Skip to main content

Still hopeful for her "little beastie" -- Part Two of our interview with novelist Ronlyn Domingue

As promised, today we continue talking with The Mapmaker's War author Ronlyn Domingue.  Here Ronlyn tells us about the fascinating journey behind the novel's construction and dishes about what's happening with the book now in the wake of the Simon & Schuster and Barnes & Noble contract dispute.

BtO:  You worked on the seeds for The Mapmaker's War for a long time, resulting in the "birth" of not one, but two novels.  Can you describe this process a little for us, and how you felt when you realized that you were really dealing with "twin" novels?

The genesis of this book actually began many years ago. I wrote an alternative assignment for a literature class, a feminist fairy tale about a young girl who lived in a kingdom where women weren’t taught to read. I thought it would make a good novel, so I tried to make a go of it after college, although I had no clue what I was doing. Before I finally shelved it, a subplot emerged about a woman named Aoife who had some distant tie to the narrator of the novel.

Skip forward about 10 years. The project I was working on after my first novel’s publication simply didn’t have much energy. One day, I was procrastinating and found the files for that novel buried in a closet. I started to read the old text. Some of the characters were still interesting to me, and a few sentences weren’t too poorly written. And then, like some strange science experiment, the story transformed within two days. That’s to say, what I had originally planned to write was no longer what this book would become.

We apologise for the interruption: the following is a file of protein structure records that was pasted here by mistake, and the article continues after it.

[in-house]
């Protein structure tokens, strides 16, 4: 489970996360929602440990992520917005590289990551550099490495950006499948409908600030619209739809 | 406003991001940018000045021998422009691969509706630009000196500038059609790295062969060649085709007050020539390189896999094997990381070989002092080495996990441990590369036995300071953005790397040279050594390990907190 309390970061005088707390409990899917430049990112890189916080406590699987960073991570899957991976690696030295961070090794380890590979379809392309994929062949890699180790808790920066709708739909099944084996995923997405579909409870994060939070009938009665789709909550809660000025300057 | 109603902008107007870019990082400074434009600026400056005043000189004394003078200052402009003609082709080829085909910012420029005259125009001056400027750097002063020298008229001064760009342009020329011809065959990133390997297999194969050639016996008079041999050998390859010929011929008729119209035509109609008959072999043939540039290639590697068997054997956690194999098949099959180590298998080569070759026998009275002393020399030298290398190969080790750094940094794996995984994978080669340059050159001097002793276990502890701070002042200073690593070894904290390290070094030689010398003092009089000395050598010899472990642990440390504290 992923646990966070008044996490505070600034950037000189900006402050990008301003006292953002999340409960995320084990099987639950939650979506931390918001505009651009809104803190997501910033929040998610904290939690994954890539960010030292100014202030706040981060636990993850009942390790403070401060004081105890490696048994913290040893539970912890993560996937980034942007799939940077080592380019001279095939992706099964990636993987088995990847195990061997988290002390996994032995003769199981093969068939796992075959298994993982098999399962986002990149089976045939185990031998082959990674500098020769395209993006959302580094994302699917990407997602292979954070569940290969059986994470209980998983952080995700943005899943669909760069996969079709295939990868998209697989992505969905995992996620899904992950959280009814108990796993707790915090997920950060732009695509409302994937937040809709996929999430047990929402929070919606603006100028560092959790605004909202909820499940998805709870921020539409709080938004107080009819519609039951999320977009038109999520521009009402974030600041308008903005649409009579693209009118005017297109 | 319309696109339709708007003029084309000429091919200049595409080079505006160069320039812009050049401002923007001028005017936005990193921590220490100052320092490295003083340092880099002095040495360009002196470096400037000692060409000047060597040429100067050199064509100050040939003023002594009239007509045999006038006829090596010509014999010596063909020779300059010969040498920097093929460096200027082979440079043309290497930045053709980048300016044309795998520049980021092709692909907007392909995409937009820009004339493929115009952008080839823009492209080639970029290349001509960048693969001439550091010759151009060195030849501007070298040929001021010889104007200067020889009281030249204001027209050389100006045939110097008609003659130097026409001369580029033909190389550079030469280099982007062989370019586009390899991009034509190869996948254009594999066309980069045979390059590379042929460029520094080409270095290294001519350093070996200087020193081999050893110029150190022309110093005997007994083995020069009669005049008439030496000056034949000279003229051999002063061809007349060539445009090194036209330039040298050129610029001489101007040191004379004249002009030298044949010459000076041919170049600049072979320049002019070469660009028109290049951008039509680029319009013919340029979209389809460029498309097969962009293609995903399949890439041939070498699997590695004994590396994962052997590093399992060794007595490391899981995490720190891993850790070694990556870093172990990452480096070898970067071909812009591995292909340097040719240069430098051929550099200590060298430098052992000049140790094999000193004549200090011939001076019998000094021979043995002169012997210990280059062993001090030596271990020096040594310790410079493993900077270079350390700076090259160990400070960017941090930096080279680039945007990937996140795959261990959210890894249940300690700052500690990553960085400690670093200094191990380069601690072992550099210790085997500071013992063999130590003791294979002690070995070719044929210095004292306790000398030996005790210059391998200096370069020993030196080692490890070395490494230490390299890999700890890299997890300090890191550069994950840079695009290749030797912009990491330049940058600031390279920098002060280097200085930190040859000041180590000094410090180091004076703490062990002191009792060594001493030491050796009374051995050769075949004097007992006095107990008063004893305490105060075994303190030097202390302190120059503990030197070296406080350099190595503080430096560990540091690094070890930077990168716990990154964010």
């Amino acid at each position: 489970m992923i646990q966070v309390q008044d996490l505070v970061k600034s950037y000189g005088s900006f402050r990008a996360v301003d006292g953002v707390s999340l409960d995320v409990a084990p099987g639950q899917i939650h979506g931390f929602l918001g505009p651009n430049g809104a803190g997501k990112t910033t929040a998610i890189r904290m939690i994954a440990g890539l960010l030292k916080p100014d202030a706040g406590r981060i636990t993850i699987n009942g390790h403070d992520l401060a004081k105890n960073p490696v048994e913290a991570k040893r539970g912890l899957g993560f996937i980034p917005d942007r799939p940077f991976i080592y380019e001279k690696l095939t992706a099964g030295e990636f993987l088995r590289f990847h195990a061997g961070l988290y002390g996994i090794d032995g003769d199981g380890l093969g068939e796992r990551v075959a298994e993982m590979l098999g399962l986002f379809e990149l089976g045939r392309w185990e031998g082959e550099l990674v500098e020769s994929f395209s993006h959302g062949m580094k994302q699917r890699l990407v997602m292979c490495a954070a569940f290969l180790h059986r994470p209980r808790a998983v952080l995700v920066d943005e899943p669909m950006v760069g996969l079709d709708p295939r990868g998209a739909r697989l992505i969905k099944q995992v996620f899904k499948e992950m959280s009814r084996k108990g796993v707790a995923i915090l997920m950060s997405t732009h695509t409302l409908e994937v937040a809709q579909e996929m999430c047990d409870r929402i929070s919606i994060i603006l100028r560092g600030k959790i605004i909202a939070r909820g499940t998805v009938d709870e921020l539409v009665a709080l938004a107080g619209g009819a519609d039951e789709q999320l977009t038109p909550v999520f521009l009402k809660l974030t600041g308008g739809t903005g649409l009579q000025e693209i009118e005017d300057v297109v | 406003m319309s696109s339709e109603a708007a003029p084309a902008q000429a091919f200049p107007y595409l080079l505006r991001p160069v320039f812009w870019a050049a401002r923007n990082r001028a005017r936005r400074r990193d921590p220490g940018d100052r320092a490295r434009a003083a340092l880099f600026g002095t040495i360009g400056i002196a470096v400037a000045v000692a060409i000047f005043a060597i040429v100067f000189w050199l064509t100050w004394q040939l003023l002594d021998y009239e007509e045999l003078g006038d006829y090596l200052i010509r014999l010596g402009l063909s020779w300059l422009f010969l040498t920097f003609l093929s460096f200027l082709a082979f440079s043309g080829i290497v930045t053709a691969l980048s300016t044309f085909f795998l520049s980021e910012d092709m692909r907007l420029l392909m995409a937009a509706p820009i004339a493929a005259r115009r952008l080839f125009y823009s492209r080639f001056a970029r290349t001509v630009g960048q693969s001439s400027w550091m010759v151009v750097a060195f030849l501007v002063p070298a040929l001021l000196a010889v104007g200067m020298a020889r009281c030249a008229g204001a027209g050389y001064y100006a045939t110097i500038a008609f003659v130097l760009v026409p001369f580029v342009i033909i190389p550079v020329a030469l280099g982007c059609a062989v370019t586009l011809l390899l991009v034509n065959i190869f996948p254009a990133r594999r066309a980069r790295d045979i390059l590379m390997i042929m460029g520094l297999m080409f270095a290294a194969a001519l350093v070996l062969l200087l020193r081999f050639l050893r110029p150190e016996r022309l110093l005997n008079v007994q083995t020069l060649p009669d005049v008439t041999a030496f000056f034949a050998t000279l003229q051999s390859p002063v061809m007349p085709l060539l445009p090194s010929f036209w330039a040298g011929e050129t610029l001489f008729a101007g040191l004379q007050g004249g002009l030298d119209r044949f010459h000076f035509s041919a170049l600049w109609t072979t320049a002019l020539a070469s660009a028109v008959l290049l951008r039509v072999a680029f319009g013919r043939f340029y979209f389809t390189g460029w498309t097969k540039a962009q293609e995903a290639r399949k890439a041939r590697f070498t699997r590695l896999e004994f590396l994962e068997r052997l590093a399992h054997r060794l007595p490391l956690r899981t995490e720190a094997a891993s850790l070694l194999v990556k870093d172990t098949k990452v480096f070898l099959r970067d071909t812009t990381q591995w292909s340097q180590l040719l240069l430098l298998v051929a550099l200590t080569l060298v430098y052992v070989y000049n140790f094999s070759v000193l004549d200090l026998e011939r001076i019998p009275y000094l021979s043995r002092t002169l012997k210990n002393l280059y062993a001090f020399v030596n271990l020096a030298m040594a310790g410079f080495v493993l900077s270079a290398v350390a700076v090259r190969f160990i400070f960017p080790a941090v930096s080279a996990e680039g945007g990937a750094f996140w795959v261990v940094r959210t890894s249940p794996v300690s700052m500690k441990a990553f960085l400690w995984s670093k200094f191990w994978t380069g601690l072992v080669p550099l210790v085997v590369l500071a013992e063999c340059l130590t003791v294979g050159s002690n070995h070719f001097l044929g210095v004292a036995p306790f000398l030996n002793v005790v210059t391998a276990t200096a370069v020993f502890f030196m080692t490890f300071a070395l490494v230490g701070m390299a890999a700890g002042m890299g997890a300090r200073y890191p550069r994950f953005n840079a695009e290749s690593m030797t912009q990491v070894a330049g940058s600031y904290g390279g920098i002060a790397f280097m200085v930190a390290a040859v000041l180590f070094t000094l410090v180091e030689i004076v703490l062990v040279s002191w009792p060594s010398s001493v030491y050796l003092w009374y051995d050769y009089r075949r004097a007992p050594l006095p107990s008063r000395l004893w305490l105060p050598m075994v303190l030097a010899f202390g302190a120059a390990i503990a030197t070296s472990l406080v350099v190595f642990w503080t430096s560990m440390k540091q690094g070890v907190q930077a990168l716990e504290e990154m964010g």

And that, too, transformed. The Mapmaker’s War wasn’t supposed to be a novel. I expected Aoife’s subplot to be a small part of an epic story. But in February 2011, during a period when I was concentrating on her alone, I suddenly realized that I was writing two books at once—Aoife’s own and the story to which she was connected. At first, I was frustrated, quite frankly. I hardly felt I had much control over this project to begin with, and then it decided it would be two separate books, requiring a great deal of attention to how Aoife’s story and the other one would work in relationship. Then later, I found peace with it. There was no way I could argue with what the books wanted. Aoife had to have her own say, in her own words. To limit her as a subplot would have been an injustice to the message she ultimately brings. I’m glad it turned out this way.

BtO:  I was dismayed when I heard that The Mapmaker's War was one of the novels caught in the contract dispute between Barnes and Noble and Simon & Schuster. What can readers do about it?  How are you dealing with it?